Figure 2. An Example of ES Module as an ASA

   Users of the ANI can benefit from the flexibility of this approach
   where the ES module can be developed by the user who may have
   specific preferences on event distribution and information storage.
   For example, one user may prefer a centralized way for information
   storage while a distributed way for event queues.

   However, bringing ES module as a customized ASA may ruin the
   integrity of the ANI. First of all, since individual users will have
   to implement the ES modules in their own ways, this increases the
   difficulty to use the ANI, which was supposed to be autonomic.
   Second, co-existences of multiple private ES module instances may
   have conflicts and consume unnecessary resource. Third, at system
   level, optimizing and coordinating those multiple private ES module
   instances are also challenging.

5.2 ES Module as an Core Component in ANI

   This approach turns the ES module as must-implement ASA in the kernel
   space on the network node, together included in ANI itself. In this
   case, ES module is shared by different AFs and how to realize such a
   module is transparent to individual AF. This is illustrated in
   Figure. 3.







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            +-------------------------------------------------+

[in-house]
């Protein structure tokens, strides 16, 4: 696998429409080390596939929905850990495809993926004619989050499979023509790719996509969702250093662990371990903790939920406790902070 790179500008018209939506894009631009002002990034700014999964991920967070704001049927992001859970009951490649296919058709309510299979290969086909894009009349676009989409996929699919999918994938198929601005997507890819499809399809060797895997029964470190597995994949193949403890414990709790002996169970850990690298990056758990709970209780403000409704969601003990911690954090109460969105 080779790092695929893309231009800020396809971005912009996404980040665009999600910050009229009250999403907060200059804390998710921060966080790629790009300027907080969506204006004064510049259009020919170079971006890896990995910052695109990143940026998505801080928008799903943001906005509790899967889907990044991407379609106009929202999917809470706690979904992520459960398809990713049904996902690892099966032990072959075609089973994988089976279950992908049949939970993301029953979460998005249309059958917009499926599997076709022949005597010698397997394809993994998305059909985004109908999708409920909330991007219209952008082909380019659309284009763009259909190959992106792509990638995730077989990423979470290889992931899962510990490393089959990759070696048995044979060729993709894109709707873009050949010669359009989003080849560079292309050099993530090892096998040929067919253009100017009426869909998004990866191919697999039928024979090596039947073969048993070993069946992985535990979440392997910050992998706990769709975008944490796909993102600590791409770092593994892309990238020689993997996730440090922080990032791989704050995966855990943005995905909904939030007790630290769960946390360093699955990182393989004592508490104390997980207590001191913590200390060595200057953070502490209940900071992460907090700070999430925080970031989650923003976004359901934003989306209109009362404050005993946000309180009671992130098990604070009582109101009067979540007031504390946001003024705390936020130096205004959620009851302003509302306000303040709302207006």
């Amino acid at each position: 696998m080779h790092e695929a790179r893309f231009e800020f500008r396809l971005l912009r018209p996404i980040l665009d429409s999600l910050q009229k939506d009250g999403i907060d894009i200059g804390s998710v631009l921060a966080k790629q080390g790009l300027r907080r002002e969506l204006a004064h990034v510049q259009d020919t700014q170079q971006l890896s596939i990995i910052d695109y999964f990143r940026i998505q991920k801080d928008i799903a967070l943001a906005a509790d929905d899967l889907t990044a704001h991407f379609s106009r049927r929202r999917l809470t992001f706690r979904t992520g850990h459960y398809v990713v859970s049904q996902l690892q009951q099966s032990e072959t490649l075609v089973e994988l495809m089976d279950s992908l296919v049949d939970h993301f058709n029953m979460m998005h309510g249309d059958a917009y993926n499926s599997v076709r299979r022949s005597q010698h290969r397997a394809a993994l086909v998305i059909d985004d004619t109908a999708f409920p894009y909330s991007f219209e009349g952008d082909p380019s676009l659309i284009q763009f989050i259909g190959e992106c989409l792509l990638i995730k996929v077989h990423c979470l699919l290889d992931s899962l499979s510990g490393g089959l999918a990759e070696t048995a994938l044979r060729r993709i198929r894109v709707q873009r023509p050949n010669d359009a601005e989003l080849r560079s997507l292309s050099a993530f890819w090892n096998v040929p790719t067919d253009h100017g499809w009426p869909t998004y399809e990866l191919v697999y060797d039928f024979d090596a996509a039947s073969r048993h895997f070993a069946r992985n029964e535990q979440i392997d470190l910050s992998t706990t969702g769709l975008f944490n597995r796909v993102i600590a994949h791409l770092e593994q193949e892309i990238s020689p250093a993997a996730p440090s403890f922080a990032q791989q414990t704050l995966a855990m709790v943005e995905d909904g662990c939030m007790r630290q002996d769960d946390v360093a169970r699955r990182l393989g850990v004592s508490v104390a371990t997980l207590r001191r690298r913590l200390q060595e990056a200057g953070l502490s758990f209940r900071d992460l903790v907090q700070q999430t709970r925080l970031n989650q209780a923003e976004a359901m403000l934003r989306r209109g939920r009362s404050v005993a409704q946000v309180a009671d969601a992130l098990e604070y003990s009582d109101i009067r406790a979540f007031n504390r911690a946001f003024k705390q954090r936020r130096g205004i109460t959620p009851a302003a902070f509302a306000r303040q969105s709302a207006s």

| +-----------+    +-----------+    +-----------+ |
            | |           |    |           |    |           | |
            | |   ASA-1   |    |   ASA-2   |    |   ASA-3   | |
            | |           |    |           |    |           | |
            | +-----------+    +-----------+    +-----------+ |
            |      ^                 ^                 ^      |
            |  - - | -  - API Level -|  -  -  -  -  -  |  -   |
            |      V                 V                 V      |
            |-------------------------------------------------|
            | +-------------------+                           |
            | |   Event Service   |                           |
            | +-------------------+                           |
            |          ANI (BRSKI, GRASP, ACP)                |
            |-------------------------------------------------|
            |      Basic Operating System Functions           |
            +-------------------------------------------------+
      Figure 3. An Example of ES Module as a Core Component in ANI

   Specifically, all asynchronous communications requests from different
   AFs are handled by a common ES module where events are classified,
   prioritizations are given, and information published are distributed
   and stored. Different event queues are created as needed, and event
   matching is done by the ES module. In this way, the common ES module